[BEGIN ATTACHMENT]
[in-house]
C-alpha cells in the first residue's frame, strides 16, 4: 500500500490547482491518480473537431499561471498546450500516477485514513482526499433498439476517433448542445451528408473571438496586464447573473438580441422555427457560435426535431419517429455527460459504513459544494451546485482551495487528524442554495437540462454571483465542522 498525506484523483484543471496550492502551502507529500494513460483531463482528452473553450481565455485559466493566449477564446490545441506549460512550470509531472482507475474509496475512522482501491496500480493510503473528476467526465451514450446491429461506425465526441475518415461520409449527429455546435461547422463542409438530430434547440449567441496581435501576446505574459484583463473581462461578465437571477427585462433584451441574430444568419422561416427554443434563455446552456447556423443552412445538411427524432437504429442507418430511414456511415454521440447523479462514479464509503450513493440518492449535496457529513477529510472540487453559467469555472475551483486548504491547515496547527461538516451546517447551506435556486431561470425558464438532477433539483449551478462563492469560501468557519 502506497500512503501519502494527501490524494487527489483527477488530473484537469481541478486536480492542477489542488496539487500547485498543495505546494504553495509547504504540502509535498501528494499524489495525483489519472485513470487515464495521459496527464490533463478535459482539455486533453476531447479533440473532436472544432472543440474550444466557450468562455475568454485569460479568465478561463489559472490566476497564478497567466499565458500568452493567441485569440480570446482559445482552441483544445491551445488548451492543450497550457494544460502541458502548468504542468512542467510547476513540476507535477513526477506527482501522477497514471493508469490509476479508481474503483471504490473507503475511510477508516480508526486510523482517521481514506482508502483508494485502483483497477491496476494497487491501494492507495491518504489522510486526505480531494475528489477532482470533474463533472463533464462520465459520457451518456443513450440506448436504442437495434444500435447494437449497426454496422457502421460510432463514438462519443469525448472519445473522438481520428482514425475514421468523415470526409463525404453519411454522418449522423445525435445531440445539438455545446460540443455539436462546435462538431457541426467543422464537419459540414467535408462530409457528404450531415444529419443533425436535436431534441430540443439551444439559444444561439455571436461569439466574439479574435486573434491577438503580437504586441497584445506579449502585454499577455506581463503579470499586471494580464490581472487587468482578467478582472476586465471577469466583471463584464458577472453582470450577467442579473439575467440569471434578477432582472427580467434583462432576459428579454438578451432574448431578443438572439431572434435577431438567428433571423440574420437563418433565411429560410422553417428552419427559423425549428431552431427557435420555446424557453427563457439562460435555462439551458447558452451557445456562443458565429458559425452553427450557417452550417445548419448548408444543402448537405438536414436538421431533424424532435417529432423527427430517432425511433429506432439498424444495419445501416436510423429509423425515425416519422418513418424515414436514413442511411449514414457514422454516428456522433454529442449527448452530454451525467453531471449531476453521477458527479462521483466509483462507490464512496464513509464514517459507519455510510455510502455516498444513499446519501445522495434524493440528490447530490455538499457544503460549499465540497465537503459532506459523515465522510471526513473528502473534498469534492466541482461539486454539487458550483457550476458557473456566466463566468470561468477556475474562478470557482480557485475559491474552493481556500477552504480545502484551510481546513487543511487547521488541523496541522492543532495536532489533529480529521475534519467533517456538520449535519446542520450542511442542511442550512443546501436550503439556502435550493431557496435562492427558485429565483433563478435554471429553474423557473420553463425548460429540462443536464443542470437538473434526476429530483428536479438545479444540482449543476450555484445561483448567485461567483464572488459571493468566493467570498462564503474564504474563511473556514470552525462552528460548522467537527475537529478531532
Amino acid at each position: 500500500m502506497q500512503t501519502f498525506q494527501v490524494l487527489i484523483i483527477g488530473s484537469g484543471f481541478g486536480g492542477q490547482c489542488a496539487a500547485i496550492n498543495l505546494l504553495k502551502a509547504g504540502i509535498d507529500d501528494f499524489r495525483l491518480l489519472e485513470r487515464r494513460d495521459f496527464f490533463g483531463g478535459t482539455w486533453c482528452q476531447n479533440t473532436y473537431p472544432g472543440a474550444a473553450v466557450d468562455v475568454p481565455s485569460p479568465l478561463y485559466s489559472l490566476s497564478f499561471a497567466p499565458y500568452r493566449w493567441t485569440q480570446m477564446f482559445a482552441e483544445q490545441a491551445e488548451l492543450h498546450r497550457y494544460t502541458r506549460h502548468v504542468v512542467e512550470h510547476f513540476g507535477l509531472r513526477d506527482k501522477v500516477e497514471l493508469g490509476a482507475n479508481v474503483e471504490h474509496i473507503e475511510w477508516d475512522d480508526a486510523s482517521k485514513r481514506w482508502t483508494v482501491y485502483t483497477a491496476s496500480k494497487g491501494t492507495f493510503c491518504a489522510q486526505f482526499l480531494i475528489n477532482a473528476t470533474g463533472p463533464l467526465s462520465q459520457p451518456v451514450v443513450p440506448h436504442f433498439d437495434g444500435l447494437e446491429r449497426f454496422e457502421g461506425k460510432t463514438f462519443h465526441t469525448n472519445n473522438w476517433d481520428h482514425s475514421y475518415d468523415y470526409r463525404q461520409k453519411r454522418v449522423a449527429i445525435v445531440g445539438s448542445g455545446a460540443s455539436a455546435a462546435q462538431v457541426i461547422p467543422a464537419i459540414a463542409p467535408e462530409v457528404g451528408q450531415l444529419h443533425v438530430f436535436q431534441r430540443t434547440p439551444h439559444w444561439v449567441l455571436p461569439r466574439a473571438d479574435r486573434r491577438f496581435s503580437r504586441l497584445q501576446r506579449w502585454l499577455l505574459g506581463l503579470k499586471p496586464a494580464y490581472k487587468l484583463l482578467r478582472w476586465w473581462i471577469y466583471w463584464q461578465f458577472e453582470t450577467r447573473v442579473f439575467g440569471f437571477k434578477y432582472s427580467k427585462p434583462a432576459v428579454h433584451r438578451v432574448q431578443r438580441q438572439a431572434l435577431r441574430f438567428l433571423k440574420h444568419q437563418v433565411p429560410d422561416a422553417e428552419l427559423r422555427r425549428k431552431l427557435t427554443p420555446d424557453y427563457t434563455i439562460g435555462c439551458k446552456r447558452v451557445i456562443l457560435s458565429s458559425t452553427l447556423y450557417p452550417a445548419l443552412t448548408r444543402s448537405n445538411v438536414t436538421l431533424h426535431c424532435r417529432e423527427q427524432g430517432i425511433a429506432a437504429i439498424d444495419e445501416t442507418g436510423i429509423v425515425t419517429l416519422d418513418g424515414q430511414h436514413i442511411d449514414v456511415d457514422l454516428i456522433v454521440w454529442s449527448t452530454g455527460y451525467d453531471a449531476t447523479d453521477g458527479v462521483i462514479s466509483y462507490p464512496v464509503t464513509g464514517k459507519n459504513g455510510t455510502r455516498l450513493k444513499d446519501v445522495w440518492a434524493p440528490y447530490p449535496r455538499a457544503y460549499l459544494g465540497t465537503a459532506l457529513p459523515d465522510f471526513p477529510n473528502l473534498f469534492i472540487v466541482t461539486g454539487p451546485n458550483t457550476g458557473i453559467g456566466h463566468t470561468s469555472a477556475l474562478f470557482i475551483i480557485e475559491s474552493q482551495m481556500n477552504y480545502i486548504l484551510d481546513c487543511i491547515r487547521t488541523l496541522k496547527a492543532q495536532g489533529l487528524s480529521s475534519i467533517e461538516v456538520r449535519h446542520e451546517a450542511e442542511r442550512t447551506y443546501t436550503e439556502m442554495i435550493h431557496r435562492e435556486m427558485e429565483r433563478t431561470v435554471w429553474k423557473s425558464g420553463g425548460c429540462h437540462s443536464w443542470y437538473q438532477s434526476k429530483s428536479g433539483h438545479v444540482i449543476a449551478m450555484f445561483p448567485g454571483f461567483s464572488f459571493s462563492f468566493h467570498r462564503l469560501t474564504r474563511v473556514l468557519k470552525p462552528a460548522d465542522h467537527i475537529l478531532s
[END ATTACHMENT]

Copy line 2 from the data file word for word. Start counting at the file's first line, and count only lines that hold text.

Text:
C-alpha cells in the first residue's frame, strides 16, 4: 500500500490547482491518480473537431499561471498546450500516477485514513482526499433498439476517433448542445451528408473571438496586464447573473438580441422555427457560435426535431419517429455527460459504513459544494451546485482551495487528524442554495437540462454571483465542522 498525506484523483484543471496550492502551502507529500494513460483531463482528452473553450481565455485559466493566449477564446490545441506549460512550470509531472482507475474509496475512522482501491496500480493510503473528476467526465451514450446491429461506425465526441475518415461520409449527429455546435461547422463542409438530430434547440449567441496581435501576446505574459484583463473581462461578465437571477427585462433584451441574430444568419422561416427554443434563455446552456447556423443552412445538411427524432437504429442507418430511414456511415454521440447523479462514479464509503450513493440518492449535496457529513477529510472540487453559467469555472475551483486548504491547515496547527461538516451546517447551506435556486431561470425558464438532477433539483449551478462563492469560501468557519 502506497500512503501519502494527501490524494487527489483527477488530473484537469481541478486536480492542477489542488496539487500547485498543495505546494504553495509547504504540502509535498501528494499524489495525483489519472485513470487515464495521459496527464490533463478535459482539455486533453476531447479533440473532436472544432472543440474550444466557450468562455475568454485569460479568465478561463489559472490566476497564478497567466499565458500568452493567441485569440480570446482559445482552441483544445491551445488548451492543450497550457494544460502541458502548468504542468512542467510547476513540476507535477513526477506527482501522477497514471493508469490509476479508481474503483471504490473507503475511510477508516480508526486510523482517521481514506482508502483508494485502483483497477491496476494497487491501494492507495491518504489522510486526505480531494475528489477532482470533474463533472463533464462520465459520457451518456443513450440506448436504442437495434444500435447494437449497426454496422457502421460510432463514438462519443469525448472519445473522438481520428482514425475514421468523415470526409463525404453519411454522418449522423445525435445531440445539438455545446460540443455539436462546435462538431457541426467543422464537419459540414467535408462530409457528404450531415444529419443533425436535436431534441430540443439551444439559444444561439455571436461569439466574439479574435486573434491577438503580437504586441497584445506579449502585454499577455506581463503579470499586471494580464490581472487587468482578467478582472476586465471577469466583471463584464458577472453582470450577467442579473439575467440569471434578477432582472427580467434583462432576459428579454438578451432574448431578443438572439431572434435577431438567428433571423440574420437563418433565411429560410422553417428552419427559423425549428431552431427557435420555446424557453427563457439562460435555462439551458447558452451557445456562443458565429458559425452553427450557417452550417445548419448548408444543402448537405438536414436538421431533424424532435417529432423527427430517432425511433429506432439498424444495419445501416436510423429509423425515425416519422418513418424515414436514413442511411449514414457514422454516428456522433454529442449527448452530454451525467453531471449531476453521477458527479462521483466509483462507490464512496464513509464514517459507519455510510455510502455516498444513499446519501445522495434524493440528490447530490455538499457544503460549499465540497465537503459532506459523515465522510471526513473528502473534498469534492466541482461539486454539487458550483457550476458557473456566466463566468470561468477556475474562478470557482480557485475559491474552493481556500477552504480545502484551510481546513487543511487547521488541523496541522492543532495536532489533529480529521475534519467533517456538520449535519446542520450542511442542511442550512443546501436550503439556502435550493431557496435562492427558485429565483433563478435554471429553474423557473420553463425548460429540462443536464443542470437538473434526476429530483428536479438545479444540482449543476450555484445561483448567485461567483464572488459571493468566493467570498462564503474564504474563511473556514470552525462552528460548522467537527475537529478531532